Mexico is exploring ways to retaliate against the United States for taking the trade war south of the border. President Donald Trump isn’t content with the punishment levied on the American consumer just yet, so he announced the 5% tariffs on Mexico will take effect on June 10.
Not only would the tariffs increase the prices of vegetables in the U.S., but some reports say up to 400,000 jobs are at stake as well. Wasn’t Trump’s goal to bring work and prosperity to the U.S.? I guess that means through increased costs of goods and lost jobs. These trade wars have never made economic sense and the U.S. is setting itself up for failure. The 5% tariffs on Mexican goods will especially hit Texas jobs hard, according to a report by CNBC.
And it will get worse as it goes along. Trump has also said he’ll be rising the tariffs by another 5 percent per month until October unless Mexico stops all illegal migration into the United States. That will be a total of 25% tariff on Mexican imports. Congressional Republicans have begun discussing whether they may have to vote to block President Trump’s planned new tariffs on Mexico to prevent an imminent economic meltdown, according to The Washington Post.
“We have a lot of members who are very concerned, I think, about where this is headed,” said Senate Majority Whip John Thune (R-S.D.). Thune added that if the tariff standoff continues, “Congress is going to want to probably be heard from” in terms of trying to limit Trump’s tariff authority.
Back at the beginning of May, SHTFPlan detailed how a proposed tomato tariff could affect food prices and amplify the food crisis that’s already underway.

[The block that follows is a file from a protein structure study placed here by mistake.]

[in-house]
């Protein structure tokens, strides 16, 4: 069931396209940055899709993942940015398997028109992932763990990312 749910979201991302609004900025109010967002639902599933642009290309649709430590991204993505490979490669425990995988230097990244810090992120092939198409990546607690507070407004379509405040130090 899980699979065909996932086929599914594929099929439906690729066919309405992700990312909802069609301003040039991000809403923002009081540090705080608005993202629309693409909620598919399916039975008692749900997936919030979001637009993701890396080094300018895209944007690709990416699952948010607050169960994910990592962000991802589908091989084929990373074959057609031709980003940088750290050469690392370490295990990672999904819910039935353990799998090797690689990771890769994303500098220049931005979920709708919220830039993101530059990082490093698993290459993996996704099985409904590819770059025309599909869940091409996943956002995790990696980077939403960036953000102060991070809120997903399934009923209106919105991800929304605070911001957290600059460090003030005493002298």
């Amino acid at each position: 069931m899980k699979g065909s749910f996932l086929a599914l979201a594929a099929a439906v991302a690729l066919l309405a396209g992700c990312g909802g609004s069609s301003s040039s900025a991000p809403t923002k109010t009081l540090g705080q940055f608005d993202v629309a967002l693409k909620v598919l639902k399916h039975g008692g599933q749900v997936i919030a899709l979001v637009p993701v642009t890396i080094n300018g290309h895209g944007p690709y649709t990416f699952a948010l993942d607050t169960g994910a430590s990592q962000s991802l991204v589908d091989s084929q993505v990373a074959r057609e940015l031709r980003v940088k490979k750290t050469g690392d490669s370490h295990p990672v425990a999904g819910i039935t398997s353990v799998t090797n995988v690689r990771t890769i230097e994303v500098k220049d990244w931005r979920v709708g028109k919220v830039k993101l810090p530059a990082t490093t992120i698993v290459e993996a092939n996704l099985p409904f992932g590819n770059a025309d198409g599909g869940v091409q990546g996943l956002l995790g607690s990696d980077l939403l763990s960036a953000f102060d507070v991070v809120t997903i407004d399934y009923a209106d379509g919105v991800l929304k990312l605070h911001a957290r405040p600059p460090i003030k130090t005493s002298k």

The perhaps unintended consequences of the Trump Administration’s trade war on China and other countries will be rising food prices for the American consumer. Food could also become scarcer as it becomes more expensive to move it around globally.
For example, fresh tomatoes imported from Mexico are about to become scarcer and pricier thanks to the Trump administration’s withdrawal from the Tomato Suspension Agreement with Mexico. But the real problem is the imposition of a 17.5 percent tariff (tax on the American consumer) on fresh Mexican tomatoes, according to researchers at Arizona State University, as reported by the Brownsville Herald. -SHTFPlan
This is a real problem, and we are trying to get the word out. Prepare yourselves. Stock up on food now.
“It’s a move that hits shoppers in the wallet,” Clarke said. “As a result of this decision and the establishment of tariffs on fresh tomato imports from Mexico, U.S. consumers will face higher prices on popular tomato varieties.” This is all a part of the upcoming food crisis problem we’ve been warning everyone about from the beginning. Facing bankruptcies and flooding, U.S. farmers are going to have to work hard to keep up with the demand. The only logical result: those who can afford to eat will get to. All of these additional costs will be passed on to the American public; 78% of which already live paycheck to paycheck. -SHTFPlan
These trade wars will never punish foreign governments. It’s been known from the beginning. The basic and innate laws of economics clearly tell us that the American consumer is taking the lashes here, and it doesn’t look like it will ease up any time soon.